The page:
Now that we have anesthesia, music is used to calm nerves before surgery. Normally we use Valium-type drugs like midazolam (sold as Versed), but they can have a variety of side effects, including sometimes even making people more agitated. A study from Sweden sought to determine if relaxing music has a greater anxiety-reducing effect than a standard dose of midazolam. Researchers whipped out some Kenny G, and the music worked significantly better than the drug. Those listening to Mr. G had lower anxiety scores, heart rates, and blood pressures. This is perhaps the first report of any anti-anxiety therapy working not only as good as, but even better than, benzodiazepine drugs. The difference in side effects of relaxing music compared to the drug is obvious: There were none. Soft jazz causes no post-operative hangover. The researchers suggest we should start using music instead of midazolam.

Music may also reduce anxiety and pain in children undergoing minor medical and dental procedures, helping with blood draws and shots. It may even reduce the pain of spinal taps. However, Mozart is evidently powerless against the pain of circumcision.

It doesn’t take a randomized controlled trial to demonstrate that listening to music can be relaxing. Tell me something I don’t know. Well, if you take someone with a latex allergy and inject their skin with latex, they get a big, red, angry bump. But if you repeat the test after they’ve been listening to Mozart for 30 minutes, they develop a much smaller bump (as you can see in my video, Music as Medicine). That is, they have less of an allergic reaction. If you think that’s wild, get ready for this: Beethoven didn’t work. The subjects had the same reaction before and after listening to his music! Schubert, Hayden, and Brahms didn’t work either, as all failed to reduce the allergic skin response. The reducing effect on allergic responses may be specific to Mozart.

So Mozart’s looking pretty good, but what if he could be suppressing our immune systems in general? That would not be good. The same researchers also injected a chemical that causes reactions in everyone, not just in allergic people. Mozart had no effect. It seems Mozart suppresses only the pathological allergic reaction. If that isn’t crazy enough for you, the researchers drew subjects’ blood after the music, stuck their white blood cells in a petri dish with a little latex, and measured the allergic antibody response. The white blood cells from those exposed to Mozart had less of an allergic response even outside the body compared to cells taken from Beethoven blood. How cool is that?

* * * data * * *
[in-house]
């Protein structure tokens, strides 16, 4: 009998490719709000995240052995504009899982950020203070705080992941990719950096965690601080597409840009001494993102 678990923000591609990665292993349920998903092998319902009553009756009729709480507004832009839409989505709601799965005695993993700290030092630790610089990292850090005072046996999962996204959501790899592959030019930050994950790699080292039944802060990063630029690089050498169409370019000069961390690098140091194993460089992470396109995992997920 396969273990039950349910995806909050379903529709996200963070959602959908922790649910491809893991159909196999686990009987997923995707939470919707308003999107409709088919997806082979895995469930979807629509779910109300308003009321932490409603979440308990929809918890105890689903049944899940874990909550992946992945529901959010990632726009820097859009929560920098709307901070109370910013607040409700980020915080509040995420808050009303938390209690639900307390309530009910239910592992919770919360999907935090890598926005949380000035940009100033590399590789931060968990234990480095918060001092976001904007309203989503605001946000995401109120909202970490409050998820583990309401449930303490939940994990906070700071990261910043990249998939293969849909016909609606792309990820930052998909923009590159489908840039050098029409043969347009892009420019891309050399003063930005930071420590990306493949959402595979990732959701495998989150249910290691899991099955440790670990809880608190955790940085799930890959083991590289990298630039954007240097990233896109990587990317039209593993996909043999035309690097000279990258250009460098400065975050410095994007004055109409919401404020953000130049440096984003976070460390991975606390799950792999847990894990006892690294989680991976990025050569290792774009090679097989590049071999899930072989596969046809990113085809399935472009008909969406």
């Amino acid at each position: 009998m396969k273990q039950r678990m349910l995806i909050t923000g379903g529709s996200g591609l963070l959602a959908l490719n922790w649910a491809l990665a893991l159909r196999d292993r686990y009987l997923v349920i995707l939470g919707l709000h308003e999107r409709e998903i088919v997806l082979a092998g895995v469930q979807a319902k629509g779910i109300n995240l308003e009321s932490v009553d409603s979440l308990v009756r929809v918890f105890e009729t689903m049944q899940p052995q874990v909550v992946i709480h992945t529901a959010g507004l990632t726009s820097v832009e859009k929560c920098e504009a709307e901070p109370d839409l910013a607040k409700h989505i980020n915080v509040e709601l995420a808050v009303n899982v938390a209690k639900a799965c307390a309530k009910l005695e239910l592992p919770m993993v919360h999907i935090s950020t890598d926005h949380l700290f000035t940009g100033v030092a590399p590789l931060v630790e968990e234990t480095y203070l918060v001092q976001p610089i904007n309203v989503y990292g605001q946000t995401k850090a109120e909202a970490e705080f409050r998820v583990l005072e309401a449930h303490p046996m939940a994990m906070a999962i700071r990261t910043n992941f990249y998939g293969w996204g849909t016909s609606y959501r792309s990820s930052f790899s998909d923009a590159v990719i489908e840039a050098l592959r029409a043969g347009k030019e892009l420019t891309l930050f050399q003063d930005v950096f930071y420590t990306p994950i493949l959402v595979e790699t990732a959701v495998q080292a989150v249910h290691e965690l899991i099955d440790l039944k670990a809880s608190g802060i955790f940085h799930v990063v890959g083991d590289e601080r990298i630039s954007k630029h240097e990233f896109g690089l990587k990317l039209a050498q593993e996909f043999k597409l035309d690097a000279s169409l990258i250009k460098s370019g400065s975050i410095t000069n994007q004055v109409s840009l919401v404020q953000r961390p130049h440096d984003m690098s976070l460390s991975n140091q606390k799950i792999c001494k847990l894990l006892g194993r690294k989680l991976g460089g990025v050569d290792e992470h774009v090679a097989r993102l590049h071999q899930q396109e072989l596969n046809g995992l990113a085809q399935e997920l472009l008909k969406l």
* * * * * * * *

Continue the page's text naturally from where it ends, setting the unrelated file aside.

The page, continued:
Music may even impact our metabolism. This inquiry started with a 2012 study published in the journal Pediatrics, which found the resting energy expenditure (the number of calories burned when just lying around) was lower in preterm infants when researchers piped in Mozart. This may explain why infants exposed to music put on weight faster, so much so they are able to go home earlier.

Gaining weight faster is great for premature babies, but not necessarily for adults. Could listening to music slow our metabolism and contribute to weight gain? Well, one study found no effect on adults. But the researchers used Bach, not Mozart. Bach doesn’t cause a drop in energy expenditure in babies either. These data suggest there may be “more a ‘Mozart effect’ than a universal ‘music effect’.”

What if we just listen to music of our choice? Does that affect our metabolism? We didn’t know… until now. It turns out that listening to music appears to actually increase our metabolic rate, such that we burn an average of 27.6 more calories a day just lying in bed. That’s only like six M&M’s worth, though, so it’s better to use music to get up and start dancing or exercising. Music can not only improve exercise enjoyment but also performance—a way to improve athletic performance that’s legal.

Male bodybuilders may be less enthused music’s effects. After listening to music for just 30 minutes, testosterone levels drop 14% in young men and go up 21% in young women. Do all kinds of music have this effect or just some types? Thirty minutes of silence had no effect on testosterone levels at all, while a half-hour of Mozart, jazz, pop, or Gregorian chants (no relation 🙂 all suppressed testosterone. What about a half-hour of people’s personal favorites? Testosterone levels were cut in half! Testosterone decreased in males under all music conditions, whereas testosterone increased in females. What is going on? Well, in men, testosterone is related to libido, dominance, and aggressiveness, whereas women get a bigger boost in testosterone from cuddling than from sex. So maybe we evolved using music as a way to ensure we all got along, like a melodious cold shower to keep everyone chill.

Is that crazy or what? I’m fascinated by the whole topic. For more, see Music for Anxiety: Mozart vs. Metal

Sounds are the only sensory-stimulators that can have an effect on us—so can scents! See:

Exposure to industrial pollutants may also affect both allergic diseases and testosterone levels:

In health,

Michael Greger, M.D.

PS: If you haven’t yet, you can subscribe to my free videos here and watch my live, year-in-review presentations: